The Perfect Dividend Stock For Your Retirement Portfolio - InvestingChannel

The Perfect Dividend Stock For Your Retirement Portfolio

Proprietary Data Insights

Top Dividend Growth Stock Searches This Month

#ad Beyond Traditional Investments: Embrace Diversity

The Perfect Dividend Stock For Your Retirement Portfolio

In today’s Trackstar five, you’ll find the dividend growth stocks investors are searching for most across our 100+ financial media partners. 

Remember the distinction between mere dividend-paying stocks and dividend growth stocks:

While important when evaluating dividend stocks, growth here doesn’t refer to sales or profit growth. Instead, we’re dealing with growth in the dividend. 

Does a company increase its dividend annually?

The five names on Trackstar today have nice streaks going for themselves.

  • Apple (AAPL): 12 years
  • Microsoft (MSFT): 22 years 
  • Walmart (WMT): 52 years 
  • Visa (V): 16 years 
  • Costco (COST): 20 years 

Nvidia (NVDA) pays a dividend. It’s also the most searched ticker, by a mile, in Trackstar. However, it is not growing its dividend. So, it’s not on today’s list. 

Meta Platforms (META), Facebook’s parent company, just started paying a dividend. We covered it, as did our sister newsletter, The Spill, early in February. The Spill gave META a nice 7 out of ten rating. And we agree. We’re bullish over here in the next cubicle at The Juice

As we focus on retirement in 2024, we’re all about giving you retirement-focused portfolio ideas. We love index ETF investing. We love dividend ETFs. And, while we’re never going to suggest you only invest in dividend stocks, we love dividend growth stocks.  

At the moment, META is NOT a dividend growth stock. However, it’s likely on its way. We would be stunned if META doesn’t increase its dividend annually, and for a long time. 

Consider some numbers, courtesy of fund company Wisdom Tree, which recently added META to its dividend index. 

  • With a $0.50 quarterly dividend, equating to around $5 billion, META is now a top 30 dividend payer domestically and top 50 globally. 
  •  META’s dividend accounts for just 12% of earnings, well below the S&P 500 average of 29%. So it has room to grow. 
  • Dividend growth among IT companies has been faster than any other sector over the last 15 years. 
  • New dividend payers tend to increase their payments faster than the market. Apple has done it since 2012. We expect META to do it, and do it ever more aggressively. 

All of this sort of goes back to a theme we hit often — diversification. And how we need a more diverse view of diversification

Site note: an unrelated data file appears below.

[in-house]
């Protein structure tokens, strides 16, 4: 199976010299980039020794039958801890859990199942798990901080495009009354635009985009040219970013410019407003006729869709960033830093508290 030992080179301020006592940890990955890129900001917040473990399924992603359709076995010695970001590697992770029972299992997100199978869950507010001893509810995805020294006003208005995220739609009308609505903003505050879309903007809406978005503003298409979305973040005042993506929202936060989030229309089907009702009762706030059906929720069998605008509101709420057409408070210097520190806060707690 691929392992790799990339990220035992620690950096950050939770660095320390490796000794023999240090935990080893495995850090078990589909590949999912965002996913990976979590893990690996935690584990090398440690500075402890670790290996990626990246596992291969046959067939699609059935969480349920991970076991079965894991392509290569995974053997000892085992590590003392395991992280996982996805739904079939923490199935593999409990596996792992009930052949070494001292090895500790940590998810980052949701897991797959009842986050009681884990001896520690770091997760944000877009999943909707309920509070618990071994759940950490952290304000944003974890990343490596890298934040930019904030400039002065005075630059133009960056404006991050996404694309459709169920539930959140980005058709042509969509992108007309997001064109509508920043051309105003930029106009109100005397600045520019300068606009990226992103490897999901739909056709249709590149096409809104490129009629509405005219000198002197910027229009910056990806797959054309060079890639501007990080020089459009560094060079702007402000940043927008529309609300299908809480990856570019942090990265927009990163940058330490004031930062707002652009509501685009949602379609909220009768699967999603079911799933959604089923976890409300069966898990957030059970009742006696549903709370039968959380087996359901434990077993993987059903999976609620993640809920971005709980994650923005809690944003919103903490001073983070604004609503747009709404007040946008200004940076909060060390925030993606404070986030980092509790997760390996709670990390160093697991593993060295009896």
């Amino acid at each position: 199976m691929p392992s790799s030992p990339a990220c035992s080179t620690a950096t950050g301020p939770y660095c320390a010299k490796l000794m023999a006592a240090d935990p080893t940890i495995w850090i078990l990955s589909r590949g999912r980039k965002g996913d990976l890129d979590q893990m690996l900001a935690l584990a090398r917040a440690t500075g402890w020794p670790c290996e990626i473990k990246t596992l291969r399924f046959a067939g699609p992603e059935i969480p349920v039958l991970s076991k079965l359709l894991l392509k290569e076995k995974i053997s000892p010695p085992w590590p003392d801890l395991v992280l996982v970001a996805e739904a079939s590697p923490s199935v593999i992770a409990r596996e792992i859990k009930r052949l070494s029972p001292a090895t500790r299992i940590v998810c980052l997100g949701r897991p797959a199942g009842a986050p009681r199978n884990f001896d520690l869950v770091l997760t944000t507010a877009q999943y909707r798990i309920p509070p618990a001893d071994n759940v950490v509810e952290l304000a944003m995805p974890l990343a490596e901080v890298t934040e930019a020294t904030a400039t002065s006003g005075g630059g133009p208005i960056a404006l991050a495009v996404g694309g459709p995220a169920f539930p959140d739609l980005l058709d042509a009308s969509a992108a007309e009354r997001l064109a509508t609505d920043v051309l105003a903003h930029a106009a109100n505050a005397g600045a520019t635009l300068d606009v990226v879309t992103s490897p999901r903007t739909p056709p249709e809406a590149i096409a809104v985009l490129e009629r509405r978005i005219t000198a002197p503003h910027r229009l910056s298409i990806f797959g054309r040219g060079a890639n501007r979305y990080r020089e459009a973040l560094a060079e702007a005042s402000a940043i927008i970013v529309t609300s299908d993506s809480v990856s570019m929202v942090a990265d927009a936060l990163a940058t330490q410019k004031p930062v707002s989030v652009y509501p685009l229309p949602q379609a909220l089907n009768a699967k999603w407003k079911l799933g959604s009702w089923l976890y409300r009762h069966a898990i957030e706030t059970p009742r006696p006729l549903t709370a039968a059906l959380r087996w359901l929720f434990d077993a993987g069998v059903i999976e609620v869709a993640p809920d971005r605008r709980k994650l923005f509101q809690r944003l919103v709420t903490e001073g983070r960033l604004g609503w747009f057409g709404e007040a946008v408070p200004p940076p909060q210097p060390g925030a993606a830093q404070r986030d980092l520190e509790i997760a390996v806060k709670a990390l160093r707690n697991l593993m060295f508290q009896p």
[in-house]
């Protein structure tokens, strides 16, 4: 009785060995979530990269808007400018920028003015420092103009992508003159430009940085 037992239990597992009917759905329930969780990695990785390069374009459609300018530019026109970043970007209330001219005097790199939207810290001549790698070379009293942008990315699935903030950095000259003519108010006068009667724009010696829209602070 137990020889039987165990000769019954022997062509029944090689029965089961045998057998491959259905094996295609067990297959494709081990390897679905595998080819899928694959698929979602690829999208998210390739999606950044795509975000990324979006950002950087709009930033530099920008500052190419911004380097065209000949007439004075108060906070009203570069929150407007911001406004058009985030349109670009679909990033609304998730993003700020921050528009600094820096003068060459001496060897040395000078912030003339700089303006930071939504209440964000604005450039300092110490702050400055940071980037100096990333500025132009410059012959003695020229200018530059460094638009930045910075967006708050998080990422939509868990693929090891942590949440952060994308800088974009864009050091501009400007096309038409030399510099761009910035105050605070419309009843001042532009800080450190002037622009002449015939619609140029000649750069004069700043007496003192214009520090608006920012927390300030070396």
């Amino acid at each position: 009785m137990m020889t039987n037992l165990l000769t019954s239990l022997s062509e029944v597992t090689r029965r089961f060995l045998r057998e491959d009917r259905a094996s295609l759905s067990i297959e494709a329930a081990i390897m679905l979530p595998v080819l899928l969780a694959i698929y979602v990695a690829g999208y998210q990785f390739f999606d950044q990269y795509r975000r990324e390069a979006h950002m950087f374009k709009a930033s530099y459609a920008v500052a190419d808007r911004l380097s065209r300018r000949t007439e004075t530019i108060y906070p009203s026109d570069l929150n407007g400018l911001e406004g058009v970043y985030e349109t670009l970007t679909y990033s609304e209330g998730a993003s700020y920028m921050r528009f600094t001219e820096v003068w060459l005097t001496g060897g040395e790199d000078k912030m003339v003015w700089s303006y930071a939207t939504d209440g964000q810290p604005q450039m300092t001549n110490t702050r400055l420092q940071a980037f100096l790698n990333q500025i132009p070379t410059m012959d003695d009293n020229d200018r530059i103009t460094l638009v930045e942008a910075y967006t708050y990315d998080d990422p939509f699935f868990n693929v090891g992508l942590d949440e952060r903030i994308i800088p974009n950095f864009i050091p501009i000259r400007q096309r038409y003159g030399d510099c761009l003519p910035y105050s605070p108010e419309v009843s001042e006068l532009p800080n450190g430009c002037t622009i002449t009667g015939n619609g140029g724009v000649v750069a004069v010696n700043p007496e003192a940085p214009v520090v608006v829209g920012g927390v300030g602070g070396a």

An ideal portfolio diversifies within specific parts of specific sectors and types of stocks. 

This is why we love ETFs. You can buy SPY, QQQ and a couple different dividend ETFs and be exposed to a wide-ranging assortment of high-flying names that don’t pay dividends, some that do and longer standing, slower-growing dividend aristocrats, which are stocks, like WMT, that have increased their dividend payment for at least 25 consecutive years. 

Adding a name like META to the mix really provides the best of multiple worlds. We love Wisdom Tree’s case for the company:

What are Meta’s quality and growth attributes that exhibit why it is a great business and make us confident it should be a dividend growth leader over the coming years?

Efficiency: Meta was able to lower headcount by more than 20% while also growing revenue by more than 20% in the last 12 months—this is a sign of its scale and investments in technology paying off. Paying the first dividend is a commitment to shareholders that they will harvest their R&D investments over the years into cash flows for shareholders.

Quality: Meta’s trailing three-year return on equity (ROE) and return on assets (ROA) exceed the market.

In other words, META is making smart moves operationally and effectively balancing R&D and other investments with cash flow to be able to pay a sustainable and, most likely, growing dividend. 

52 years ago, WMT was one of those stocks you bought for your newborn baby and forgot about. If it wasn’t already there prior to the dividend, META looks to be now. 

The Bottom Line: As we continue to talk everything retirement throughout the year, we’ll further detail what we mean by diversification. It has become a broad term people love to throw around. But, very few consider the nuance inherent in it or if they’re really creating a diversified portfolio. 

In fact, we’ll piece together a new model for diversification that considers the main groups and subgroups you should focus on to create a portfolio that will stand the test of time and get you where you need to be in the long-term without the pain of huge, sometimes scary losses. Which, in its simplest sense, is really the overarching reason why investors strive for diversification in the first place.

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